Streetwise for Sunday, January 7, 2018

It is time for my list of 12. Before delving into my proposals for the 2018 list, letís summarize the companies that were selected and discussed in my January 8, 2017 column.

The first two selections were General Dynamics (GD) and Goldman Sachs (GS). The former was selected to take advantage of increased military spending that is a key part of Republican platform, and Goldman because it is the wiliest firm on Wall Street and will gain famously from Trumpís agenda.

Next were four from the previous year, Apple (AAPL), 3M (MMM), Sherwin-Williams (SHW) and Hasbro (HAS). To take advantage of infrastructure spending, I stayed with Illinois Tool Works (ITW) and Caterpillar (CAT). I also felt John Deere (DE) continued to merit attention.

In addition, I added Microsoft (MSFT) and Johnson & Johnson (JNJ) with its AAA credit rating. Finally, to cover the financial arena, I went with Bank of New York Mellon(BK)and its potential gain from the inevitable increase in interest rates.

Performance was determined via Morningstar software. A hypothetical $10,000 was invested in each stock at the start of January 2017, with dividends being reinvested monthly. The benchmark used was the S&P 500 total return index, which also incorporates dividend reinvestment. The analysis goes through December 31, 2017.

So, what were the results? The 12-Stock portfolio produced a return of 36.18 percent, as compared to the S&P 500 return of 21.83 percent. Now, it is well known that 2017 was a good year for Wall Street, which of course aided the 12-Stock portfolio. Nonetheless, here are some key points to consider.

First, an all equity portfolio of large cap stocks that continually raised dividends dramatically increases your chances of investment success. And there was no buying or selling during the year, despite the monthly returns for the portfolio varying from a high of 6.12 percent in February to a low of 0.78 percent in July. The price-to-earnings (P/E) for the portfolio was 23.72, as compared to 22.74 for the S&P 500. Personally, I view a single P/E number as meaningless.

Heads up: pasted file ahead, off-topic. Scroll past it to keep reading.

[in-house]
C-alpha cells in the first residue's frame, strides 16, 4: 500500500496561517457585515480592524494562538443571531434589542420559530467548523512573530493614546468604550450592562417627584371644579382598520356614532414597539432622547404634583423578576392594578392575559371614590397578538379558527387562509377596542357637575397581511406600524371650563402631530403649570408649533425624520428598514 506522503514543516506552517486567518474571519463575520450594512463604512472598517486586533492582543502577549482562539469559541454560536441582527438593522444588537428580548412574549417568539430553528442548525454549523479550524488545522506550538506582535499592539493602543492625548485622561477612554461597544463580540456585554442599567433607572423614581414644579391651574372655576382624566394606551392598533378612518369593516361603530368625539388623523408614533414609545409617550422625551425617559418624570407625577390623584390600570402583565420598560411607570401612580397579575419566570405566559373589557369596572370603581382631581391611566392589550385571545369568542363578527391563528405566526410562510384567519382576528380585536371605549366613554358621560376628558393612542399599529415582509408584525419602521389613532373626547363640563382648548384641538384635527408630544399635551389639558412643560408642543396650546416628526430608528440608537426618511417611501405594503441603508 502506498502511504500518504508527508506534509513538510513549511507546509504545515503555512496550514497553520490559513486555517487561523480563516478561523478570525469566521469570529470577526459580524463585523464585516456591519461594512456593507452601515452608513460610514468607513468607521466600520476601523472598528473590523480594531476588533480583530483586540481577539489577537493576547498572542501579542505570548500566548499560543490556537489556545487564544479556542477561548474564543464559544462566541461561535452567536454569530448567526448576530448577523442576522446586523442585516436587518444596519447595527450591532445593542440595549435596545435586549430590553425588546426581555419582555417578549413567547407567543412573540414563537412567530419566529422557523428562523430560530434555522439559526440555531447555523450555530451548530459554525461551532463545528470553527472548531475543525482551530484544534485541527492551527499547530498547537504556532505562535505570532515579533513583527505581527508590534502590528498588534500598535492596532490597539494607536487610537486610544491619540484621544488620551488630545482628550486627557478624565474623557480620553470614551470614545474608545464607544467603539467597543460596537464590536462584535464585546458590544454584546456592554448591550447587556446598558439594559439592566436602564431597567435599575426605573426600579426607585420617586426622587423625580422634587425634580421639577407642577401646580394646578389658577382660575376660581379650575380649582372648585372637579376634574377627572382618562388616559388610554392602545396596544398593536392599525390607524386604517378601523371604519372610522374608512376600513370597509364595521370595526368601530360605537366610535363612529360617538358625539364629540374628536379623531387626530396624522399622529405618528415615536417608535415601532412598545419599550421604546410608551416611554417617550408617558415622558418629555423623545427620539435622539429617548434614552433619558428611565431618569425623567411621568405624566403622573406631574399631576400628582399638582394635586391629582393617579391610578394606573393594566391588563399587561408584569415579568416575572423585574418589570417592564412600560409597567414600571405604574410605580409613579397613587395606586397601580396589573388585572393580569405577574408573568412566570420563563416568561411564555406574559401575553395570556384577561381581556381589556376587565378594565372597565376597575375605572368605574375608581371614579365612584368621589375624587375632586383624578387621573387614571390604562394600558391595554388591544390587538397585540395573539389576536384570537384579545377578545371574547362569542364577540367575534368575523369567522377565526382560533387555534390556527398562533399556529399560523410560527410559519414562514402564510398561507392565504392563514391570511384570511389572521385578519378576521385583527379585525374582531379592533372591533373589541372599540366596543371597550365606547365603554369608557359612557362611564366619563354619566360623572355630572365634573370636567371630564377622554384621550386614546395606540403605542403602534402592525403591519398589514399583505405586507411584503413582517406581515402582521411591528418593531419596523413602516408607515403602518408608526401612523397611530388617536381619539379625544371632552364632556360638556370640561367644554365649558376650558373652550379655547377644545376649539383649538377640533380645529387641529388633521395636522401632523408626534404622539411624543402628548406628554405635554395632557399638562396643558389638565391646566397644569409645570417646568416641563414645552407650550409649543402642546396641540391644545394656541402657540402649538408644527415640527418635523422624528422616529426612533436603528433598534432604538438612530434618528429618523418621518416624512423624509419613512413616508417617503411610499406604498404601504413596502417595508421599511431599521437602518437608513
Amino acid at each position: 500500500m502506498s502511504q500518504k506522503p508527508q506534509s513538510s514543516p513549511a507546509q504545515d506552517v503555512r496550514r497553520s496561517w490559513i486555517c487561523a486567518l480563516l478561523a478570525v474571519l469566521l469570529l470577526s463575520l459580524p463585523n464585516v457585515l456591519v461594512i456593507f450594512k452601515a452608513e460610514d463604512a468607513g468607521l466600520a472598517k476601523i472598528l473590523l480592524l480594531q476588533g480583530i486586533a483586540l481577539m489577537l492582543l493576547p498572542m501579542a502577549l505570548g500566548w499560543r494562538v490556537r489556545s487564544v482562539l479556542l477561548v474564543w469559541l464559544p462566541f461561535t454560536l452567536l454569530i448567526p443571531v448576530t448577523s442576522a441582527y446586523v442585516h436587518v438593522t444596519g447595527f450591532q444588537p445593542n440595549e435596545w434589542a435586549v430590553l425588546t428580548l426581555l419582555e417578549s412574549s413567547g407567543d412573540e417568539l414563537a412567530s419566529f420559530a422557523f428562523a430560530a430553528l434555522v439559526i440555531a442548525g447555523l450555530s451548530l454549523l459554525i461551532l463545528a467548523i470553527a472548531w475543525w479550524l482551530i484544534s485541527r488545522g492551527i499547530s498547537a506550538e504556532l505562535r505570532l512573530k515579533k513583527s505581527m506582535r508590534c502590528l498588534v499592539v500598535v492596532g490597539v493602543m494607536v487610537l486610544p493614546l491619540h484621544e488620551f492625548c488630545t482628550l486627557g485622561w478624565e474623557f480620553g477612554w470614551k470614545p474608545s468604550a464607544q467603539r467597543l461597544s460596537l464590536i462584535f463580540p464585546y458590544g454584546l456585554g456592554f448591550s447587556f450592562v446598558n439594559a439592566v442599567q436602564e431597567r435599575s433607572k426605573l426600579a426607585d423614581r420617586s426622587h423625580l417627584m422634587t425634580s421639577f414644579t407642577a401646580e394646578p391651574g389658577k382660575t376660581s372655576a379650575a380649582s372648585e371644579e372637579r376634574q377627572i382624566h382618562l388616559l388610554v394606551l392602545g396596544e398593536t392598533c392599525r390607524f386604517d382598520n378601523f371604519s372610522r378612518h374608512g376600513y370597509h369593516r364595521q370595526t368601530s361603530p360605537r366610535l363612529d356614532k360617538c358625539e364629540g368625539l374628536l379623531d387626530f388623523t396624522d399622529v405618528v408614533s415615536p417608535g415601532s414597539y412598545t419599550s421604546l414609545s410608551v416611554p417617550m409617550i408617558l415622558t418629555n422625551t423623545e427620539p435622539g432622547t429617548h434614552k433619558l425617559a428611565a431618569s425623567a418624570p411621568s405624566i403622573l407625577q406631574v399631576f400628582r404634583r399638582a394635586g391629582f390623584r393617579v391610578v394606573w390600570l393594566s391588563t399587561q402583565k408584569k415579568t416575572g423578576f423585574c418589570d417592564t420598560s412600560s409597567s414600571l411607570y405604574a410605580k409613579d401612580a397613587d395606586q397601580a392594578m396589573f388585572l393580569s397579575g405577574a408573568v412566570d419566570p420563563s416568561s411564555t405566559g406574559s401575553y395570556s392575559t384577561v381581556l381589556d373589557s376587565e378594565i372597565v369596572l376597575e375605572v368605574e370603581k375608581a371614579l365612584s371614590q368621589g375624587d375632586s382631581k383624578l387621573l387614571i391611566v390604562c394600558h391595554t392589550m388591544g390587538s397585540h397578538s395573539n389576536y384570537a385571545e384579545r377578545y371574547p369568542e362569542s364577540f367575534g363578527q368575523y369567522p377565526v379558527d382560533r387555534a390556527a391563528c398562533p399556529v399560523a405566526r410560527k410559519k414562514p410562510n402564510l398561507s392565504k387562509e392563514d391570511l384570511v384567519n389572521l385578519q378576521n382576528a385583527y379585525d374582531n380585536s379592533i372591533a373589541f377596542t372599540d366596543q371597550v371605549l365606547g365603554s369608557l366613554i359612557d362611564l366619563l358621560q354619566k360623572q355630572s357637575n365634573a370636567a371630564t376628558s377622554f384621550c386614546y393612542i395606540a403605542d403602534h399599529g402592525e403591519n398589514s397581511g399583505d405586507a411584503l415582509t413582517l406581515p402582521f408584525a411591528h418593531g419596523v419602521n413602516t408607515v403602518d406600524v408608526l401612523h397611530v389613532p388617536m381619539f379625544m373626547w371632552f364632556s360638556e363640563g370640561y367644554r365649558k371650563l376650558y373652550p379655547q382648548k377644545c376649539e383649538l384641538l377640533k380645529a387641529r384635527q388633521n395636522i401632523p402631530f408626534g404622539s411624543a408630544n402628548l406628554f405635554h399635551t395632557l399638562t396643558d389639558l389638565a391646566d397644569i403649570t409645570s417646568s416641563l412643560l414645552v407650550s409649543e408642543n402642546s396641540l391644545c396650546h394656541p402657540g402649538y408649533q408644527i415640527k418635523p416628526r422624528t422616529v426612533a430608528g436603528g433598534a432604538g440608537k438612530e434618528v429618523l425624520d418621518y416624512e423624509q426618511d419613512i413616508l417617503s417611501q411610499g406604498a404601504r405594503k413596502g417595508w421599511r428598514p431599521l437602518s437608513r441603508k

The top performing stock was Caterpillar with a gain of 75 percent. The worst performer was Goldman Sachs with a gain of only 7.74 percent. The companies were all large capitalization (share price multiplied by shares outstanding) companies and were split evenly between growth and value as defined by Morning Star.

Finally, there was no rocket science or higher mathematics employed in the selection process. Every company is practically a household name. No international, emerging markets, or high-tech start-ups. Just a portfolio that anyone with a modicum of investment experience could build utilizing a discount brokerage account.

Unfortunately, everything discussed so far is ancient history, although you could continue to hold those same stocks for another year and probably produce an above average return at the end of 2018. Or you could listen to the prognosticators of doom, who continually point out that the markets are going to ìcorrect,î although they never say when, why or by how much (convenient). Or you could investigate the 12-Stock portfolio for 2018.

So, what are my research recommendations for this year? The defense industry is going to play a major role in 2018, so I will keep General Dynamics (GD) and add Lockheed Martin (LMT) and Boeing (BA). Johnson & Johnson (JNJ) with its triple A credit rating is always a good candidate and I will add in Intuitive Surgical (ISRG). The company manufactures the da Vinci robotic surgical system. Another new candidate is Praxair (PX), a manufacturer of industrial gases.

From a technology perspective, I am keeping Apple (APPL) and Microsoft (MSFT), and adding STMicrolectronics (STM). For industrial goods letís go with United Technologies (UTX) and keep Bank of New York Mellon (BK). The 12th company is Take-Two Interactive Software (TTWO.

Please keep in mind that the 12-Stock portfolio is not designed for you to simply add water and stir. Rather, it should be a catalyst to stimulate your own research efforts.

Lauren Rudd is a financial writer and columnist. You can write to him at Phone calls accepted between 9 AM and 3 PM at (941) 706-3449. For back columns please go to